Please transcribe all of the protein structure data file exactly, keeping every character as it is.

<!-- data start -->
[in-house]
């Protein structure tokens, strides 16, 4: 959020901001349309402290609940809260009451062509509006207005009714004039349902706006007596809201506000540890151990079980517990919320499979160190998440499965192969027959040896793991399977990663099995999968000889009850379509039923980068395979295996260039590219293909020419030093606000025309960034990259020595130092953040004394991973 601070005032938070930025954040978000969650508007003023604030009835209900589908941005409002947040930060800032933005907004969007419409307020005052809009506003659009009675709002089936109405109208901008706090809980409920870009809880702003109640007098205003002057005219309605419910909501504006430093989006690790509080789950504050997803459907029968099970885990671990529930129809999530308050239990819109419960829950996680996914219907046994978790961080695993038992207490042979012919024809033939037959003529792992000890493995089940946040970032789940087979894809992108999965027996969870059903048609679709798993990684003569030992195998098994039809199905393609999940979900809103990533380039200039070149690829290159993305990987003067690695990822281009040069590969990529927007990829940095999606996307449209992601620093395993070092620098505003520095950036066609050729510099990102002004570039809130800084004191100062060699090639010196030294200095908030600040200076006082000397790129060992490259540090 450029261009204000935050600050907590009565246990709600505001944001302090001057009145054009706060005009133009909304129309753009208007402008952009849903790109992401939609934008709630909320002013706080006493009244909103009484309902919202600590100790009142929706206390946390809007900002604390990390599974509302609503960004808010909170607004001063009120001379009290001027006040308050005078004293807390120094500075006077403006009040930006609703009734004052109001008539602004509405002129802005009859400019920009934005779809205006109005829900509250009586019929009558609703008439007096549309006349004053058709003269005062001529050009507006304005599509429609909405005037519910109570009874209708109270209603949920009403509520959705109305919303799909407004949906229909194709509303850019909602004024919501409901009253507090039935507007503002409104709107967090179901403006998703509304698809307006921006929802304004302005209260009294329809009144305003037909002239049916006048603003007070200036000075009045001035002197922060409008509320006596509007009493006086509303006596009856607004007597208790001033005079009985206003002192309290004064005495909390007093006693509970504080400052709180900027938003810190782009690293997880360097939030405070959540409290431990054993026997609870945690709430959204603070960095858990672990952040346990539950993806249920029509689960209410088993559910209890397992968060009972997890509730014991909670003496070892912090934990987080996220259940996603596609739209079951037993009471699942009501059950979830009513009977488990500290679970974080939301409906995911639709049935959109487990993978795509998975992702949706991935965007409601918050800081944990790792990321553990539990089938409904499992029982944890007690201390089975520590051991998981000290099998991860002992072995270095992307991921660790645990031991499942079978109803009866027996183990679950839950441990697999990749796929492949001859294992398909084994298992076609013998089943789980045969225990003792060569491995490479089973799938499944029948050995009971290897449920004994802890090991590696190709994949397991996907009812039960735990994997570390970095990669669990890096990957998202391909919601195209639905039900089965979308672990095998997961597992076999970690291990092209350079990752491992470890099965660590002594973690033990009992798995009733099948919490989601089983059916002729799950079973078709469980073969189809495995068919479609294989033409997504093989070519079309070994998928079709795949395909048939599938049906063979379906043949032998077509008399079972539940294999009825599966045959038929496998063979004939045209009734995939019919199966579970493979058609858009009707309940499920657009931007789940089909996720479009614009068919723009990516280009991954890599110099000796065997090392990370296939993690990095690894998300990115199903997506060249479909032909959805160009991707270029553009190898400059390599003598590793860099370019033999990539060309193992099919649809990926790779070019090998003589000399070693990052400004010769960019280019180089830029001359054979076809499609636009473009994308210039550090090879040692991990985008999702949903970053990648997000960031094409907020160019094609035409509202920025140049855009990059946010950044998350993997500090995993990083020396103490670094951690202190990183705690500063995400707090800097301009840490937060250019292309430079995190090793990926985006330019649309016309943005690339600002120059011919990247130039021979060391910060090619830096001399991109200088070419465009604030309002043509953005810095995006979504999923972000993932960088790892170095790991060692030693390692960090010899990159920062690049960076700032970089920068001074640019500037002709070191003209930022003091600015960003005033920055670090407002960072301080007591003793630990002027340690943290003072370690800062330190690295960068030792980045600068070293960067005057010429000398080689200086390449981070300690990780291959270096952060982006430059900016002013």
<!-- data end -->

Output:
[in-house]
């Protein structure tokens, strides 16, 4: 959020901001349309402290609940809260009451062509509006207005009714004039349902706006007596809201506000540890151990079980517990919320499979160190998440499965192969027959040896793991399977990663099995999968000889009850379509039923980068395979295996260039590219293909020419030093606000025309960034990259020595130092953040004394991973 601070005032938070930025954040978000969650508007003023604030009835209900589908941005409002947040930060800032933005907004969007419409307020005052809009506003659009009675709002089936109405109208901008706090809980409920870009809880702003109640007098205003002057005219309605419910909501504006430093989006690790509080789950504050997803459907029968099970885990671990529930129809999530308050239990819109419960829950996680996914219907046994978790961080695993038992207490042979012919024809033939037959003529792992000890493995089940946040970032789940087979894809992108999965027996969870059903048609679709798993990684003569030992195998098994039809199905393609999940979900809103990533380039200039070149690829290159993305990987003067690695990822281009040069590969990529927007990829940095999606996307449209992601620093395993070092620098505003520095950036066609050729510099990102002004570039809130800084004191100062060699090639010196030294200095908030600040200076006082000397790129060992490259540090 450029261009204000935050600050907590009565246990709600505001944001302090001057009145054009706060005009133009909304129309753009208007402008952009849903790109992401939609934008709630909320002013706080006493009244909103009484309902919202600590100790009142929706206390946390809007900002604390990390599974509302609503960004808010909170607004001063009120001379009290001027006040308050005078004293807390120094500075006077403006009040930006609703009734004052109001008539602004509405002129802005009859400019920009934005779809205006109005829900509250009586019929009558609703008439007096549309006349004053058709003269005062001529050009507006304005599509429609909405005037519910109570009874209708109270209603949920009403509520959705109305919303799909407004949906229909194709509303850019909602004024919501409901009253507090039935507007503002409104709107967090179901403006998703509304698809307006921006929802304004302005209260009294329809009144305003037909002239049916006048603003007070200036000075009045001035002197922060409008509320006596509007009493006086509303006596009856607004007597208790001033005079009985206003002192309290004064005495909390007093006693509970504080400052709180900027938003810190782009690293997880360097939030405070959540409290431990054993026997609870945690709430959204603070960095858990672990952040346990539950993806249920029509689960209410088993559910209890397992968060009972997890509730014991909670003496070892912090934990987080996220259940996603596609739209079951037993009471699942009501059950979830009513009977488990500290679970974080939301409906995911639709049935959109487990993978795509998975992702949706991935965007409601918050800081944990790792990321553990539990089938409904499992029982944890007690201390089975520590051991998981000290099998991860002992072995270095992307991921660790645990031991499942079978109803009866027996183990679950839950441990697999990749796929492949001859294992398909084994298992076609013998089943789980045969225990003792060569491995490479089973799938499944029948050995009971290897449920004994802890090991590696190709994949397991996907009812039960735990994997570390970095990669669990890096990957998202391909919601195209639905039900089965979308672990095998997961597992076999970690291990092209350079990752491992470890099965660590002594973690033990009992798995009733099948919490989601089983059916002729799950079973078709469980073969189809495995068919479609294989033409997504093989070519079309070994998928079709795949395909048939599938049906063979379906043949032998077509008399079972539940294999009825599966045959038929496998063979004939045209009734995939019919199966579970493979058609858009009707309940499920657009931007789940089909996720479009614009068919723009990516280009991954890599110099000796065997090392990370296939993690990095690894998300990115199903997506060249479909032909959805160009991707270029553009190898400059390599003598590793860099370019033999990539060309193992099919649809990926790779070019090998003589000399070693990052400004010769960019280019180089830029001359054979076809499609636009473009994308210039550090090879040692991990985008999702949903970053990648997000960031094409907020160019094609035409509202920025140049855009990059946010950044998350993997500090995993990083020396103490670094951690202190990183705690500063995400707090800097301009840490937060250019292309430079995190090793990926985006330019649309016309943005690339600002120059011919990247130039021979060391910060090619830096001399991109200088070419465009604030309002043509953005810095995006979504999923972000993932960088790892170095790991060692030693390692960090010899990159920062690049960076700032970089920068001074640019500037002709070191003209930022003091600015960003005033920055670090407002960072301080007591003793630990002027340690943290003072370690800062330190690295960068030792980045600068070293960067005057010429000398080689200086390449981070300690990780291959270096952060982006430059900016002013």